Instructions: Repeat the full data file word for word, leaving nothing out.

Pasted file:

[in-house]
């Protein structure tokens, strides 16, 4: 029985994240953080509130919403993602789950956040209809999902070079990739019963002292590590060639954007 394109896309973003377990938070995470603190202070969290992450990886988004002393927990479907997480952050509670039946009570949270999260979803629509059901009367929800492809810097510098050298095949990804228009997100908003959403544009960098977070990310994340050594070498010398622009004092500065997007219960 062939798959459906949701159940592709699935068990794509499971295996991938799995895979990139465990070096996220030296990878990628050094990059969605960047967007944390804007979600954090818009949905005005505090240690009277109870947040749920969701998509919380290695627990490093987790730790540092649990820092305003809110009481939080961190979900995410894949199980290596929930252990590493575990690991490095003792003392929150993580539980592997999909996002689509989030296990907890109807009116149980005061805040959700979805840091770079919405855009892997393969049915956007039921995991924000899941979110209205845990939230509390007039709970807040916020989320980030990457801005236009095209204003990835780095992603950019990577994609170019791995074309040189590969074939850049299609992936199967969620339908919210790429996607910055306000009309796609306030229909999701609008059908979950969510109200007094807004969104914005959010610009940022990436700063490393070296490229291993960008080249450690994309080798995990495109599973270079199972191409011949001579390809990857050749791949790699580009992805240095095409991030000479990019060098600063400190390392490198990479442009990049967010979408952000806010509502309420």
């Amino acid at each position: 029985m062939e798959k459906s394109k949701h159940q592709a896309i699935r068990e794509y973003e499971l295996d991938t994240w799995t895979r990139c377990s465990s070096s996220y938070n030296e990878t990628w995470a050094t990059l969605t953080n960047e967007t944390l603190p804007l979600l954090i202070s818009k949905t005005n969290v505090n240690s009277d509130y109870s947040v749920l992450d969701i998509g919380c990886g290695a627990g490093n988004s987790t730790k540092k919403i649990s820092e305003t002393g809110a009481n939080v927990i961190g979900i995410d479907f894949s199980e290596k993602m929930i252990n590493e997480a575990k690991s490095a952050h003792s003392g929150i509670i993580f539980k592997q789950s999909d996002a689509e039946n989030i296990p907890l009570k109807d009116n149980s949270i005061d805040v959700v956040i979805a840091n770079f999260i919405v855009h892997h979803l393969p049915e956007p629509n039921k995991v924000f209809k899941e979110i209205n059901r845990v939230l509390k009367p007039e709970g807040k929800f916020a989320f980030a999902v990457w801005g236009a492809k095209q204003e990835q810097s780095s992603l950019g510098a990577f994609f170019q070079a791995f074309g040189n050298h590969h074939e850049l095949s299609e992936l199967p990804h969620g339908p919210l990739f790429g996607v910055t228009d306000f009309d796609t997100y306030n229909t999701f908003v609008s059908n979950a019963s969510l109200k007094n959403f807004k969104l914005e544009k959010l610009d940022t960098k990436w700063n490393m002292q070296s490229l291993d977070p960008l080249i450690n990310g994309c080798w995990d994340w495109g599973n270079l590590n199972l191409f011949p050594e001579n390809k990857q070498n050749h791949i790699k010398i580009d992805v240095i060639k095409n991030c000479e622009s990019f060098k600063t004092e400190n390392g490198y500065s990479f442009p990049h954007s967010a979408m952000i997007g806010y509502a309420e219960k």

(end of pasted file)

[in-house]
């Protein structure tokens, strides 16, 4: 029985994240953080509130919403993602789950956040209809999902070079990739019963002292590590060639954007 394109896309973003377990938070995470603190202070969290992450990886988004002393927990479907997480952050509670039946009570949270999260979803629509059901009367929800492809810097510098050298095949990804228009997100908003959403544009960098977070990310994340050594070498010398622009004092500065997007219960 062939798959459906949701159940592709699935068990794509499971295996991938799995895979990139465990070096996220030296990878990628050094990059969605960047967007944390804007979600954090818009949905005005505090240690009277109870947040749920969701998509919380290695627990490093987790730790540092649990820092305003809110009481939080961190979900995410894949199980290596929930252990590493575990690991490095003792003392929150993580539980592997999909996002689509989030296990907890109807009116149980005061805040959700979805840091770079919405855009892997393969049915956007039921995991924000899941979110209205845990939230509390007039709970807040916020989320980030990457801005236009095209204003990835780095992603950019990577994609170019791995074309040189590969074939850049299609992936199967969620339908919210790429996607910055306000009309796609306030229909999701609008059908979950969510109200007094807004969104914005959010610009940022990436700063490393070296490229291993960008080249450690994309080798995990495109599973270079199972191409011949001579390809990857050749791949790699580009992805240095095409991030000479990019060098600063400190390392490198990479442009990049967010979408952000806010509502309420």
């Amino acid at each position: 029985m062939e798959k459906s394109k949701h159940q592709a896309i699935r068990e794509y973003e499971l295996d991938t994240w799995t895979r990139c377990s465990s070096s996220y938070n030296e990878t990628w995470a050094t990059l969605t953080n960047e967007t944390l603190p804007l979600l954090i202070s818009k949905t005005n969290v505090n240690s009277d509130y109870s947040v749920l992450d969701i998509g919380c990886g290695a627990g490093n988004s987790t730790k540092k919403i649990s820092e305003t002393g809110a009481n939080v927990i961190g979900i995410d479907f894949s199980e290596k993602m929930i252990n590493e997480a575990k690991s490095a952050h003792s003392g929150i509670i993580f539980k592997q789950s999909d996002a689509e039946n989030i296990p907890l009570k109807d009116n149980s949270i005061d805040v959700v956040i979805a840091n770079f999260i919405v855009h892997h979803l393969p049915e956007p629509n039921k995991v924000f209809k899941e979110i209205n059901r845990v939230l509390k009367p007039e709970g807040k929800f916020a989320f980030a999902v990457w801005g236009a492809k095209q204003e990835q810097s780095s992603l950019g510098a990577f994609f170019q070079a791995f074309g040189n050298h590969h074939e850049l095949s299609e992936l199967p990804h969620g339908p919210l990739f790429g996607v910055t228009d306000f009309d796609t997100y306030n229909t999701f908003v609008s059908n979950a019963s969510l109200k007094n959403f807004k969104l914005e544009k959010l610009d940022t960098k990436w700063n490393m002292q070296s490229l291993d977070p960008l080249i450690n990310g994309c080798w995990d994340w495109g599973n270079l590590n199972l191409f011949p050594e001579n390809k990857q070498n050749h791949i790699k010398i580009d992805v240095i060639k095409n991030c000479e622009s990019f060098k600063t004092e400190n390392g490198y500065s990479f442009p990049h954007s967010a979408m952000i997007g806010y509502a309420e219960k």